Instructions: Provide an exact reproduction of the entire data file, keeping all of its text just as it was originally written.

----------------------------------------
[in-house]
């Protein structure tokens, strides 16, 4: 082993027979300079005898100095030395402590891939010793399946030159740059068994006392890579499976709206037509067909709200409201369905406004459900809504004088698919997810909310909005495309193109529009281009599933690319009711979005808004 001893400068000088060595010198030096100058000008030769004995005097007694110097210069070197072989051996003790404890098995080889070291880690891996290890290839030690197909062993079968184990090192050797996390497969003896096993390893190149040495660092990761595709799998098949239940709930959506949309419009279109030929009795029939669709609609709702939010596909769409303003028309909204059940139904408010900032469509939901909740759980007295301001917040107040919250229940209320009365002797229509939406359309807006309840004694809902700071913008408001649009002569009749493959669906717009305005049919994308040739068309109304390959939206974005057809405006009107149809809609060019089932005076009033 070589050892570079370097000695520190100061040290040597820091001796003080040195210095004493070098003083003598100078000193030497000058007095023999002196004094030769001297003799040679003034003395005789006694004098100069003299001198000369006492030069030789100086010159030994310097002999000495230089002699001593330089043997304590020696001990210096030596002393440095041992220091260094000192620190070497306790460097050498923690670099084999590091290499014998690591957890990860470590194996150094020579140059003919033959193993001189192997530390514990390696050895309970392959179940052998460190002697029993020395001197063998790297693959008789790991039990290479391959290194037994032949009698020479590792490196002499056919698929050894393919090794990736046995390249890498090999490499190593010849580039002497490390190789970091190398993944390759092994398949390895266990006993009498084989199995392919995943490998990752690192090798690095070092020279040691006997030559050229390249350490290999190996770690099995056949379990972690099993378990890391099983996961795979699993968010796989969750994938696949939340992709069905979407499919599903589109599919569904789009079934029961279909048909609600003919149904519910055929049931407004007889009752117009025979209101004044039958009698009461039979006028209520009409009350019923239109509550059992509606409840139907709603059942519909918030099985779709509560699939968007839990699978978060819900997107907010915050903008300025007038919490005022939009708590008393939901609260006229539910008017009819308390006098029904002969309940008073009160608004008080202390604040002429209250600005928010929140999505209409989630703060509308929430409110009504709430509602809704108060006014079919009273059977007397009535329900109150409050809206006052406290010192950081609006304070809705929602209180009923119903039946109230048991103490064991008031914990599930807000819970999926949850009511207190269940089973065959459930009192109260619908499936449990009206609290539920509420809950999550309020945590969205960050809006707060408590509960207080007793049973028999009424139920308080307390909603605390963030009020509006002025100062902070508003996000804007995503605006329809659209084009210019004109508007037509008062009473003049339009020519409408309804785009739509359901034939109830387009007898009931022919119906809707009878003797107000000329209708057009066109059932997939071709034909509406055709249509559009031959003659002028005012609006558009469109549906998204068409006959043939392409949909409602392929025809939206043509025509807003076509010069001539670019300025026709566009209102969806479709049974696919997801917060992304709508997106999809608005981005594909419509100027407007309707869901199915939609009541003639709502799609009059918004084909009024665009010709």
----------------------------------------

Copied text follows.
[in-house]
């Protein structure tokens, strides 16, 4: 082993027979300079005898100095030395402590891939010793399946030159740059068994006392890579499976709206037509067909709200409201369905406004459900809504004088698919997810909310909005495309193109529009281009599933690319009711979005808004 001893400068000088060595010198030096100058000008030769004995005097007694110097210069070197072989051996003790404890098995080889070291880690891996290890290839030690197909062993079968184990090192050797996390497969003896096993390893190149040495660092990761595709799998098949239940709930959506949309419009279109030929009795029939669709609609709702939010596909769409303003028309909204059940139904408010900032469509939901909740759980007295301001917040107040919250229940209320009365002797229509939406359309807006309840004694809902700071913008408001649009002569009749493959669906717009305005049919994308040739068309109304390959939206974005057809405006009107149809809609060019089932005076009033 070589050892570079370097000695520190100061040290040597820091001796003080040195210095004493070098003083003598100078000193030497000058007095023999002196004094030769001297003799040679003034003395005789006694004098100069003299001198000369006492030069030789100086010159030994310097002999000495230089002699001593330089043997304590020696001990210096030596002393440095041992220091260094000192620190070497306790460097050498923690670099084999590091290499014998690591957890990860470590194996150094020579140059003919033959193993001189192997530390514990390696050895309970392959179940052998460190002697029993020395001197063998790297693959008789790991039990290479391959290194037994032949009698020479590792490196002499056919698929050894393919090794990736046995390249890498090999490499190593010849580039002497490390190789970091190398993944390759092994398949390895266990006993009498084989199995392919995943490998990752690192090798690095070092020279040691006997030559050229390249350490290999190996770690099995056949379990972690099993378990890391099983996961795979699993968010796989969750994938696949939340992709069905979407499919599903589109599919569904789009079934029961279909048909609600003919149904519910055929049931407004007889009752117009025979209101004044039958009698009461039979006028209520009409009350019923239109509550059992509606409840139907709603059942519909918030099985779709509560699939968007839990699978978060819900997107907010915050903008300025007038919490005022939009708590008393939901609260006229539910008017009819308390006098029904002969309940008073009160608004008080202390604040002429209250600005928010929140999505209409989630703060509308929430409110009504709430509602809704108060006014079919009273059977007397009535329900109150409050809206006052406290010192950081609006304070809705929602209180009923119903039946109230048991103490064991008031914990599930807000819970999926949850009511207190269940089973065959459930009192109260619908499936449990009206609290539920509420809950999550309020945590969205960050809006707060408590509960207080007793049973028999009424139920308080307390909603605390963030009020509006002025100062902070508003996000804007995503605006329809659209084009210019004109508007037509008062009473003049339009020519409408309804785009739509359901034939109830387009007898009931022919119906809707009878003797107000000329209708057009066109059932997939071709034909509406055709249509559009031959003659002028005012609006558009469109549906998204068409006959043939392409949909409602392929025809939206043509025509807003076509010069001539670019300025026709566009209102969806479709049974696919997801917060992304709508997106999809608005981005594909419509100027407007309707869901199915939609009541003639709502799609009059918004084909009024665009010709």